The recent decision by Norway's sovereign wealth fund to divest $7.5 billion stocks across oil companies globally, including Indian firms, is unlikely to have any immediate impact on the country's energy sector, according to analysts.
On Friday, Norway's sovereign wealth fund, the world's biggest, said "it plans to divest about $7.5 billion worth of stocks from companies involved in oil and gas exploration and production", adding it is an economic decision based on careful analysis of market situations.
Indian Oil, Maharashtra Natural Gas Ltd (MNGL), Oil and Natural Gas Corporation (ONGC), Oil India and Reliance Industries Ltd (RIL) are among the 134 companies in which the sovereign fund would cut its investment.
Although experts don't see any immediate impact on the energy sector in India, they described it as a reversal in global trends. This has been witnessed in the coal-based projects that are seeing fund squeeze from both wealth funds and private equity players.
"The industry will not see an impact immediately. In fact, this is not the first occasion that funding has been curtailed, it is a trend you see. Three years back the World Bank had cut funding for such organisations," said Deepak Mahurkar of the PwC.
Another expert said if oil exploration gets negative rating from overseas funds, like the one being witnessed for coal projects, it could in the long-run push explorers towards alternate sources of energy.
According to Norway's Finance Minister Siv Jensen, it is anticipated that almost all of the growth in listed renewable energy sector over the next decade will be driven by companies that don't have renewable energy as their main business.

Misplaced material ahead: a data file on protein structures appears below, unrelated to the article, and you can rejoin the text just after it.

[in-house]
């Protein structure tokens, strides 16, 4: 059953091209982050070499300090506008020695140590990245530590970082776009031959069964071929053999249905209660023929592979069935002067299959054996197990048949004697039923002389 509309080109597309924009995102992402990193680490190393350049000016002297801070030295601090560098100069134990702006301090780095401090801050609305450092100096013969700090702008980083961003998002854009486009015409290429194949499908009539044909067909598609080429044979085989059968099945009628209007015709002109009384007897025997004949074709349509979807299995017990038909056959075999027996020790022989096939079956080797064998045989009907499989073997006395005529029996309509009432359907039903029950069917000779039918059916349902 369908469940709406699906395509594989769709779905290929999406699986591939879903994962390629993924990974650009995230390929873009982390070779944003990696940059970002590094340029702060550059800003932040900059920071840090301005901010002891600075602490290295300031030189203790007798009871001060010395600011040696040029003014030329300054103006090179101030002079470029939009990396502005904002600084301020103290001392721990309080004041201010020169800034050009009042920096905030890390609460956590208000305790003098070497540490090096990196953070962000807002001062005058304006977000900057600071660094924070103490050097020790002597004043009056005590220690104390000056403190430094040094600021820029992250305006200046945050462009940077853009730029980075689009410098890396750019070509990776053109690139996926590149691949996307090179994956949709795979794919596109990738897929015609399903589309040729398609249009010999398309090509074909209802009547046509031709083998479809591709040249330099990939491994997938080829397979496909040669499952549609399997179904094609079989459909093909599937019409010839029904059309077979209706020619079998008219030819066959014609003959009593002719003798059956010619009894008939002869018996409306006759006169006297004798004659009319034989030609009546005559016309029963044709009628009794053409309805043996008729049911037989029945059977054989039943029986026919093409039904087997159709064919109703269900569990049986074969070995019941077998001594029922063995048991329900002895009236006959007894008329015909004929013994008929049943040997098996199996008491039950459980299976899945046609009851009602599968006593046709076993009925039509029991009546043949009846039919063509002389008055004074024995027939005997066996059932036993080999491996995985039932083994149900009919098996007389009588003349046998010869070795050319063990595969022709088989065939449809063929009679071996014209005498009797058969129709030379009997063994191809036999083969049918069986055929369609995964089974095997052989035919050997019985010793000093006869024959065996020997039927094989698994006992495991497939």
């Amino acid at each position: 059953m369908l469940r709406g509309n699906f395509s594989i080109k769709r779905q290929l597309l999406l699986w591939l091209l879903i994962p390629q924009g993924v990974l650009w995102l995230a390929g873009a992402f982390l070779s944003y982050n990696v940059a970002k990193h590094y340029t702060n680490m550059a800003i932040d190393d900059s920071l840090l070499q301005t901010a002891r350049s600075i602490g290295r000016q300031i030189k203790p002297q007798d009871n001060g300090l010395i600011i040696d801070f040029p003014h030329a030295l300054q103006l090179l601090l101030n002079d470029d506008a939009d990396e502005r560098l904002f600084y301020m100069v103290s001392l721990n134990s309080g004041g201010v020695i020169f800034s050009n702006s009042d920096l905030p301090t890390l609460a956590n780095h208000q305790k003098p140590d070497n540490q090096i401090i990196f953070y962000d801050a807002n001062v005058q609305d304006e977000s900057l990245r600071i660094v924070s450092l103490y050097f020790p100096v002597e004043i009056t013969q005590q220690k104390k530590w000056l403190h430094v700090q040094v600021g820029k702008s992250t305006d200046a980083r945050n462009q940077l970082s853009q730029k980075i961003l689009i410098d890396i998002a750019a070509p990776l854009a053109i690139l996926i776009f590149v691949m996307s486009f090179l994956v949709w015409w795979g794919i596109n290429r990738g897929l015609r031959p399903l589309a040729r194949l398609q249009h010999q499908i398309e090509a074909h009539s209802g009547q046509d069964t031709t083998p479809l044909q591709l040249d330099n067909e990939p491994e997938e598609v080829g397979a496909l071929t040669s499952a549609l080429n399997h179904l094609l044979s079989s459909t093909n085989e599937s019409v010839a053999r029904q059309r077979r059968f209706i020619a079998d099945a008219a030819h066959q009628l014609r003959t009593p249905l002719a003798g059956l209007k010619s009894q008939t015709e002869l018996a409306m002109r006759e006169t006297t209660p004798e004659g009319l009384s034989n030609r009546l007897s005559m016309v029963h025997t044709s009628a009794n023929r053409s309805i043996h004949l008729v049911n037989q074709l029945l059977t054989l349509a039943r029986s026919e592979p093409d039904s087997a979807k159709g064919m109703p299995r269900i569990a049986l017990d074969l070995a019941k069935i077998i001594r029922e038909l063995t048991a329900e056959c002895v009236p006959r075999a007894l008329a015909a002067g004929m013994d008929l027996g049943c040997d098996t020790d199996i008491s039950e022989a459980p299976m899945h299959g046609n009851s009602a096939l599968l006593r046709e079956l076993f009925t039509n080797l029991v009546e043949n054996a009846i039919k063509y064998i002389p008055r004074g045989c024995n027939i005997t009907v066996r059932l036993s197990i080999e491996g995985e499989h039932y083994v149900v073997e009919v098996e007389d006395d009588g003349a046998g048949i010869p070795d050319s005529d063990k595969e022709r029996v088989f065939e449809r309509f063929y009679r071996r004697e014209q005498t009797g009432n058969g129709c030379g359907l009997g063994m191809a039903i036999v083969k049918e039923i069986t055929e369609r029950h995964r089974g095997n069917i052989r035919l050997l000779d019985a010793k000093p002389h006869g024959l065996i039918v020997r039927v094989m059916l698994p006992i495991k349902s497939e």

"The fund should be able to participate in this growth," he said.
Despite such curtailment of funds, the quantum of fossil fuel-based energy sources is increasing and the dependence on oil and gas is also growing, experts said.
Moreover, for oil guzzling countries like India, oil and gas are also a massive sources of revenue for the government. This is one of the reasons that the government wants the industry to flourish even at the little cost of ecology.
Another expert said this was a signal from global funds that energy companies need to change. But the analyst added there would not be any immediate affect on the industry.
But if more such development comes up, it will be difficult to maintain oil investment and output at this level. This is especially true for countries, like India that imports 80 per cent of its oil requirements."The oil industry will be an important industry in Norway for many years to come. The country's revenue from the continental shelf is, as a general rule, a consequence of the profitability of exploration and production activities. Therefore, this measure is about diversification," read a statement by the sovereign wealth fund.